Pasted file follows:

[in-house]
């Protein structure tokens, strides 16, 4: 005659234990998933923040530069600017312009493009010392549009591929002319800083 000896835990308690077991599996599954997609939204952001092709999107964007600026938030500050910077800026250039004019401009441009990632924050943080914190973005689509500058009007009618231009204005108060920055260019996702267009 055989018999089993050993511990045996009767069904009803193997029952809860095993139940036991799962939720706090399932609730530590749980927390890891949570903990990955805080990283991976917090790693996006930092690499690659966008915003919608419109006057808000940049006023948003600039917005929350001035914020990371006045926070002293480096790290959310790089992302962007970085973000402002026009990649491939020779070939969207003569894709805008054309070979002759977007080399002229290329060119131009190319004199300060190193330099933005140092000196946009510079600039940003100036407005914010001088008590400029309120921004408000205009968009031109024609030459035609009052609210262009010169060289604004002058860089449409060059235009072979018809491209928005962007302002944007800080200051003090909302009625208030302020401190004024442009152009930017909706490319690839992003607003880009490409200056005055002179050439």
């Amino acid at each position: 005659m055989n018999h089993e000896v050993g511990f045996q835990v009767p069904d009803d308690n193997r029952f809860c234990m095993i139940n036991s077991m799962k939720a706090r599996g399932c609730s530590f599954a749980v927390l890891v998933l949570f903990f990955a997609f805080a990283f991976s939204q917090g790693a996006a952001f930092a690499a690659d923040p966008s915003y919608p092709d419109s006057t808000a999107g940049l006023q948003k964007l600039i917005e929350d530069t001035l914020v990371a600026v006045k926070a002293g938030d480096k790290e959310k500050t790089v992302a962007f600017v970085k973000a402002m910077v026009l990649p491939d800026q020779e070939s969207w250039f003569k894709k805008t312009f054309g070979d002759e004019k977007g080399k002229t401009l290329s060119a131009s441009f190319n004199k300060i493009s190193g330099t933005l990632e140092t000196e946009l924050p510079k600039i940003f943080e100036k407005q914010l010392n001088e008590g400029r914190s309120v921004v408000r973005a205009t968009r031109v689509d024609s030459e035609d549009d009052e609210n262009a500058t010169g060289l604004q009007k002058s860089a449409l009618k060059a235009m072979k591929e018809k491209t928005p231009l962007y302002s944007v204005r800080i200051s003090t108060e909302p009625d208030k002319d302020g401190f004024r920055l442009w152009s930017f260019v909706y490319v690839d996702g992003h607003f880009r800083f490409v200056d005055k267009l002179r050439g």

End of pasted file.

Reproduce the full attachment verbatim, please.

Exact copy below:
[in-house]
């Protein structure tokens, strides 16, 4: 005659234990998933923040530069600017312009493009010392549009591929002319800083 000896835990308690077991599996599954997609939204952001092709999107964007600026938030500050910077800026250039004019401009441009990632924050943080914190973005689509500058009007009618231009204005108060920055260019996702267009 055989018999089993050993511990045996009767069904009803193997029952809860095993139940036991799962939720706090399932609730530590749980927390890891949570903990990955805080990283991976917090790693996006930092690499690659966008915003919608419109006057808000940049006023948003600039917005929350001035914020990371006045926070002293480096790290959310790089992302962007970085973000402002026009990649491939020779070939969207003569894709805008054309070979002759977007080399002229290329060119131009190319004199300060190193330099933005140092000196946009510079600039940003100036407005914010001088008590400029309120921004408000205009968009031109024609030459035609009052609210262009010169060289604004002058860089449409060059235009072979018809491209928005962007302002944007800080200051003090909302009625208030302020401190004024442009152009930017909706490319690839992003607003880009490409200056005055002179050439």
């Amino acid at each position: 005659m055989n018999h089993e000896v050993g511990f045996q835990v009767p069904d009803d308690n193997r029952f809860c234990m095993i139940n036991s077991m799962k939720a706090r599996g399932c609730s530590f599954a749980v927390l890891v998933l949570f903990f990955a997609f805080a990283f991976s939204q917090g790693a996006a952001f930092a690499a690659d923040p966008s915003y919608p092709d419109s006057t808000a999107g940049l006023q948003k964007l600039i917005e929350d530069t001035l914020v990371a600026v006045k926070a002293g938030d480096k790290e959310k500050t790089v992302a962007f600017v970085k973000a402002m910077v026009l990649p491939d800026q020779e070939s969207w250039f003569k894709k805008t312009f054309g070979d002759e004019k977007g080399k002229t401009l290329s060119a131009s441009f190319n004199k300060i493009s190193g330099t933005l990632e140092t000196e946009l924050p510079k600039i940003f943080e100036k407005q914010l010392n001088e008590g400029r914190s309120v921004v408000r973005a205009t968009r031109v689509d024609s030459e035609d549009d009052e609210n262009a500058t010169g060289l604004q009007k002058s860089a449409l009618k060059a235009m072979k591929e018809k491209t928005p231009l962007y302002s944007v204005r800080i200051s003090t108060e909302p009625d208030k002319d302020g401190f004024r920055l442009w152009s930017f260019v909706y490319v690839d996702g992003h607003f880009r800083f490409v200056d005055k267009l002179r050439g």